middie

[mid-ee]

Origin of middie

see origin at middy1

middy

1
[mid-ee]
noun, plural mid·dies.
  1. Informal. a midshipman.
  2. middy blouse.

Origin of middy

1
First recorded in 1825–35; mid(shipman) + -y2

middy

2
[mid-ee]
noun, plural mid·dies. Australian Slang.
  1. a medium-size drinking glass commonly holding half a pint and used for beer.

Origin of middy

2
First recorded in 1940–45; mid1 + -y2
Dictionary.com Unabridged Based on the Random House Unabridged Dictionary, © Random House, Inc. 2018


Examples from the Web for middies

Historical Examples of middies

  • We had a few extempore concerts in one of the middies' berths.

    A Boy's Voyage Round the World

    The Son of Samuel Smiles

  • “We shall do it, my lads,” whispered the lieutenant to the middies.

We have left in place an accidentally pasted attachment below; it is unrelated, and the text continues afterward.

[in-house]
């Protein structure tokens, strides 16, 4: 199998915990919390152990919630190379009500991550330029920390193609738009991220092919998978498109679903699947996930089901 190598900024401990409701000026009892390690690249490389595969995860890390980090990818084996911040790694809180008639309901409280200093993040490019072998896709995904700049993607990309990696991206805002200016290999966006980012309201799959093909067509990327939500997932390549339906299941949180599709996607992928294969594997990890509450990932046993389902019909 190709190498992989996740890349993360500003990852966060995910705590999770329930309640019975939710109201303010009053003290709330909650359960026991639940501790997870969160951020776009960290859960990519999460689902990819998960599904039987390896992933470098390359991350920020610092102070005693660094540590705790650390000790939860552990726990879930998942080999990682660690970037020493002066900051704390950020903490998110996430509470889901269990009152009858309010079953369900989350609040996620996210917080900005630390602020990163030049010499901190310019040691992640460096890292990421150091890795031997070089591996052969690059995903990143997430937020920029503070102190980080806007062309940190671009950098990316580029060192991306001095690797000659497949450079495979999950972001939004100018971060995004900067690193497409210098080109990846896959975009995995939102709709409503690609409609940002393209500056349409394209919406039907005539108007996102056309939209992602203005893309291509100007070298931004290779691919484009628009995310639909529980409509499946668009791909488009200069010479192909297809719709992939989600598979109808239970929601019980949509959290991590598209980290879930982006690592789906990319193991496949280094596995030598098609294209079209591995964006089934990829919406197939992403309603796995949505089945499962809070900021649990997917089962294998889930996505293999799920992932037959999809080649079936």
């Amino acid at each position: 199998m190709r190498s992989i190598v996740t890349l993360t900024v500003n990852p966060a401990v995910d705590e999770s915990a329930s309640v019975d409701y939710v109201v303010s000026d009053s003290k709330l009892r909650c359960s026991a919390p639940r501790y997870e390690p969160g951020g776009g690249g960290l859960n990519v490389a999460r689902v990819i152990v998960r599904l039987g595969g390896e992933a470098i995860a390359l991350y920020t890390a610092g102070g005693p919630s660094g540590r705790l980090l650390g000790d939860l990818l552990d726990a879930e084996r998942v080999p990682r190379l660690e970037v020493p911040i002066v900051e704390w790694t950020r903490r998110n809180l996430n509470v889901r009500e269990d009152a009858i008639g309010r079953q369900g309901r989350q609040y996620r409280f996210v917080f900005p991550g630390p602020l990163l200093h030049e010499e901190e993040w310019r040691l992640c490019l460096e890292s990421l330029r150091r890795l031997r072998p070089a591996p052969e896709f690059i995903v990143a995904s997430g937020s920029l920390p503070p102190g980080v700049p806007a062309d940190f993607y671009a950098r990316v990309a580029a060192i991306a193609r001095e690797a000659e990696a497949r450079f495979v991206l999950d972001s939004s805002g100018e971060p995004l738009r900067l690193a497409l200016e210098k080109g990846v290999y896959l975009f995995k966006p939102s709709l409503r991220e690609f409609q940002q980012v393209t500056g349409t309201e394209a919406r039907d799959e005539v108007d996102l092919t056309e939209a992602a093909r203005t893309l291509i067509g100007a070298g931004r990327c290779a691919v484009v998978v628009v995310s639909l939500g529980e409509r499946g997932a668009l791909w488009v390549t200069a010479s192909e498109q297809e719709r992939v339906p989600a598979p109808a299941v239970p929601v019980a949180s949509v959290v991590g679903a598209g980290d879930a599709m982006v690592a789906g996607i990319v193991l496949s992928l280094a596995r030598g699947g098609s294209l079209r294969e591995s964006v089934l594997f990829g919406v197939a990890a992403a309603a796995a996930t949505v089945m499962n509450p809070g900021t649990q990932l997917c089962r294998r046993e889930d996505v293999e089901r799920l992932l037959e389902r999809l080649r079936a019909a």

Hunting the Skipper

    George Manville Fenn

  • Drop the father, and never go to him with tales; he has to treat you middies all alike.

    Syd Belton

    George Manville Fenn

  • We put our evening skirts and middies and slippers in the hammock of our berths.

  • Not but what the middies are apprenticed just as sure as we are.


British Dictionary definitions for middies

middie

noun
  1. Australian a glass or bottle containing 285ml of beer

middy

noun plural -dies
  1. informal See midshipman (def. 1)
  2. See middy blouse
  3. Australian a middle-sized glass of beer
Collins English Dictionary - Complete & Unabridged 2012 Digital Edition © William Collins Sons & Co. Ltd. 1979, 1986 © HarperCollins Publishers 1998, 2000, 2003, 2005, 2006, 2007, 2009, 2012

Word Origin and History for middies

middy

n.

colloquial abbreviation of midshipman, by 1818. As "loose, long type of women's blouse," 1911, from resemblance to shirts worn by midshipmen.

Online Etymology Dictionary, © 2010 Douglas Harper